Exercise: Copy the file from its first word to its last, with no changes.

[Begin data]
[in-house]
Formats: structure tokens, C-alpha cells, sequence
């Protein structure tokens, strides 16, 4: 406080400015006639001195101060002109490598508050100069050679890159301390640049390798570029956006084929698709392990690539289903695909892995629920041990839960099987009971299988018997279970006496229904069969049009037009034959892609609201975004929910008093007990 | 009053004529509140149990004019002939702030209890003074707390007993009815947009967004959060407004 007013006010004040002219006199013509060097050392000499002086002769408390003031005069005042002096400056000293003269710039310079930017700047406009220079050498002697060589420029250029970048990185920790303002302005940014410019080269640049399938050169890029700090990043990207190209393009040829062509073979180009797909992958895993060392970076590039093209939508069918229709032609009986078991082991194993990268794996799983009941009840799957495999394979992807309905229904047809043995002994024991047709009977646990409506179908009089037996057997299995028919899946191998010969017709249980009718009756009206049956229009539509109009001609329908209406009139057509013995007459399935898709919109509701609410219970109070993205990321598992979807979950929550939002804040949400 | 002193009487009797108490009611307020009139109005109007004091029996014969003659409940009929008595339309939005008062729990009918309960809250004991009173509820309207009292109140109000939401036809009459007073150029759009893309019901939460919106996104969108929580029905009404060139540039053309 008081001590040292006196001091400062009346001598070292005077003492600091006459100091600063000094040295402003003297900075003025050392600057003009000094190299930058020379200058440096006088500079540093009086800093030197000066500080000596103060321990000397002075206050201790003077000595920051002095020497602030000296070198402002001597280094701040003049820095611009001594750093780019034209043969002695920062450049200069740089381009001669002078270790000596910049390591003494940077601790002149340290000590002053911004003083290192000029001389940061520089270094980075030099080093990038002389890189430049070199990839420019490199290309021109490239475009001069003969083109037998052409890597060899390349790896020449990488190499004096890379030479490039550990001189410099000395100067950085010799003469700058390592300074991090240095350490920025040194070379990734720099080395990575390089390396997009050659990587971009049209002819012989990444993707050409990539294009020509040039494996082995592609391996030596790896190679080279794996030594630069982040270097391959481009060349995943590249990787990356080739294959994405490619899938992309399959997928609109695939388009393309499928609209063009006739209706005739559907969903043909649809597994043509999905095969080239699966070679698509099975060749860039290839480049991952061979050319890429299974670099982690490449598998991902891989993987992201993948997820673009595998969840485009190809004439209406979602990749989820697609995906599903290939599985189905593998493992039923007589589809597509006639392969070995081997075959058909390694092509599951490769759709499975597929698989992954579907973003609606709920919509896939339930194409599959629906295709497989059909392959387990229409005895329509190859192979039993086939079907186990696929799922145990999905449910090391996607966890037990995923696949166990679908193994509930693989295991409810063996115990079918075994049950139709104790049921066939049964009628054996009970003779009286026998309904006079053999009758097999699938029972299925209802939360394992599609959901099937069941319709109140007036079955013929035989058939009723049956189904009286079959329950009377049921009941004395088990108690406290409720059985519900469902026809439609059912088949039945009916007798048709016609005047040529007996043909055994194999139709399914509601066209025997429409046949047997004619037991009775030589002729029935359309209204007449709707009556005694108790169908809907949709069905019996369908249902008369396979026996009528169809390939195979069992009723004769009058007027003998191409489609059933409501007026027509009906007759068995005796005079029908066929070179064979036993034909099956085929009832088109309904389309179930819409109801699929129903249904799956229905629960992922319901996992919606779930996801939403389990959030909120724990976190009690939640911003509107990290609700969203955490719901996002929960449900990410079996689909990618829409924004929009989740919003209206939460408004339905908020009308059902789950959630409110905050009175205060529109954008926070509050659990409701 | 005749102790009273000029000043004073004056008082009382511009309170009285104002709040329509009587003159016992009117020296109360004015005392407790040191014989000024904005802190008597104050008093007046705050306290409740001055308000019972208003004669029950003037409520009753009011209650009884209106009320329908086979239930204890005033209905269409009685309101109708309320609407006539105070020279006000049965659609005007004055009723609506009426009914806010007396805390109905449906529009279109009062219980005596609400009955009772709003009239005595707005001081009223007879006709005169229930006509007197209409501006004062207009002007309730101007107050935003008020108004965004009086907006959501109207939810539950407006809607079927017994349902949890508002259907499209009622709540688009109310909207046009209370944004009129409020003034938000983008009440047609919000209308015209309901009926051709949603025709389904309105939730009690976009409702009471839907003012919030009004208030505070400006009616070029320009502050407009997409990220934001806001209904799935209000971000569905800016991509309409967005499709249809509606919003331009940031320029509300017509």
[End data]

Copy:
[in-house]
Formats: structure tokens, C-alpha cells, sequence
């Protein structure tokens, strides 16, 4: 406080400015006639001195101060002109490598508050100069050679890159301390640049390798570029956006084929698709392990690539289903695909892995629920041990839960099987009971299988018997279970006496229904069969049009037009034959892609609201975004929910008093007990 | 009053004529509140149990004019002939702030209890003074707390007993009815947009967004959060407004 007013006010004040002219006199013509060097050392000499002086002769408390003031005069005042002096400056000293003269710039310079930017700047406009220079050498002697060589420029250029970048990185920790303002302005940014410019080269640049399938050169890029700090990043990207190209393009040829062509073979180009797909992958895993060392970076590039093209939508069918229709032609009986078991082991194993990268794996799983009941009840799957495999394979992807309905229904047809043995002994024991047709009977646990409506179908009089037996057997299995028919899946191998010969017709249980009718009756009206049956229009539509109009001609329908209406009139057509013995007459399935898709919109509701609410219970109070993205990321598992979807979950929550939002804040949400 | 002193009487009797108490009611307020009139109005109007004091029996014969003659409940009929008595339309939005008062729990009918309960809250004991009173509820309207009292109140109000939401036809009459007073150029759009893309019901939460919106996104969108929580029905009404060139540039053309 008081001590040292006196001091400062009346001598070292005077003492600091006459100091600063000094040295402003003297900075003025050392600057003009000094190299930058020379200058440096006088500079540093009086800093030197000066500080000596103060321990000397002075206050201790003077000595920051002095020497602030000296070198402002001597280094701040003049820095611009001594750093780019034209043969002695920062450049200069740089381009001669002078270790000596910049390591003494940077601790002149340290000590002053911004003083290192000029001389940061520089270094980075030099080093990038002389890189430049070199990839420019490199290309021109490239475009001069003969083109037998052409890597060899390349790896020449990488190499004096890379030479490039550990001189410099000395100067950085010799003469700058390592300074991090240095350490920025040194070379990734720099080395990575390089390396997009050659990587971009049209002819012989990444993707050409990539294009020509040039494996082995592609391996030596790896190679080279794996030594630069982040270097391959481009060349995943590249990787990356080739294959994405490619899938992309399959997928609109695939388009393309499928609209063009006739209706005739559907969903043909649809597994043509999905095969080239699966070679698509099975060749860039290839480049991952061979050319890429299974670099982690490449598998991902891989993987992201993948997820673009595998969840485009190809004439209406979602990749989820697609995906599903290939599985189905593998493992039923007589589809597509006639392969070995081997075959058909390694092509599951490769759709499975597929698989992954579907973003609606709920919509896939339930194409599959629906295709497989059909392959387990229409005895329509190859192979039993086939079907186990696929799922145990999905449910090391996607966890037990995923696949166990679908193994509930693989295991409810063996115990079918075994049950139709104790049921066939049964009628054996009970003779009286026998309904006079053999009758097999699938029972299925209802939360394992599609959901099937069941319709109140007036079955013929035989058939009723049956189904009286079959329950009377049921009941004395088990108690406290409720059985519900469902026809439609059912088949039945009916007798048709016609005047040529007996043909055994194999139709399914509601066209025997429409046949047997004619037991009775030589002729029935359309209204007449709707009556005694108790169908809907949709069905019996369908249902008369396979026996009528169809390939195979069992009723004769009058007027003998191409489609059933409501007026027509009906007759068995005796005079029908066929070179064979036993034909099956085929009832088109309904389309179930819409109801699929129903249904799956229905629960992922319901996992919606779930996801939403389990959030909120724990976190009690939640911003509107990290609700969203955490719901996002929960449900990410079996689909990618829409924004929009989740919003209206939460408004339905908020009308059902789950959630409110905050009175205060529109954008926070509050659990409701 | 005749102790009273000029000043004073004056008082009382511009309170009285104002709040329509009587003159016992009117020296109360004015005392407790040191014989000024904005802190008597104050008093007046705050306290409740001055308000019972208003004669029950003037409520009753009011209650009884209106009320329908086979239930204890005033209905269409009685309101109708309320609407006539105070020279006000049965659609005007004055009723609506009426009914806010007396805390109905449906529009279109009062219980005596609400009955009772709003009239005595707005001081009223007879006709005169229930006509007197209409501006004062207009002007309730101007107050935003008020108004965004009086907006959501109207939810539950407006809607079927017994349902949890508002259907499209009622709540688009109310909207046009209370944004009129409020003034938000983008009440047609919000209308015209309901009926051709949603025709389904309105939730009690976009409702009471839907003012919030009004208030505070400006009616070029320009502050407009997409990220934001806001209904799935209000971000569905800016991509309409967005499709249809509606919003331009940031320029509300017509």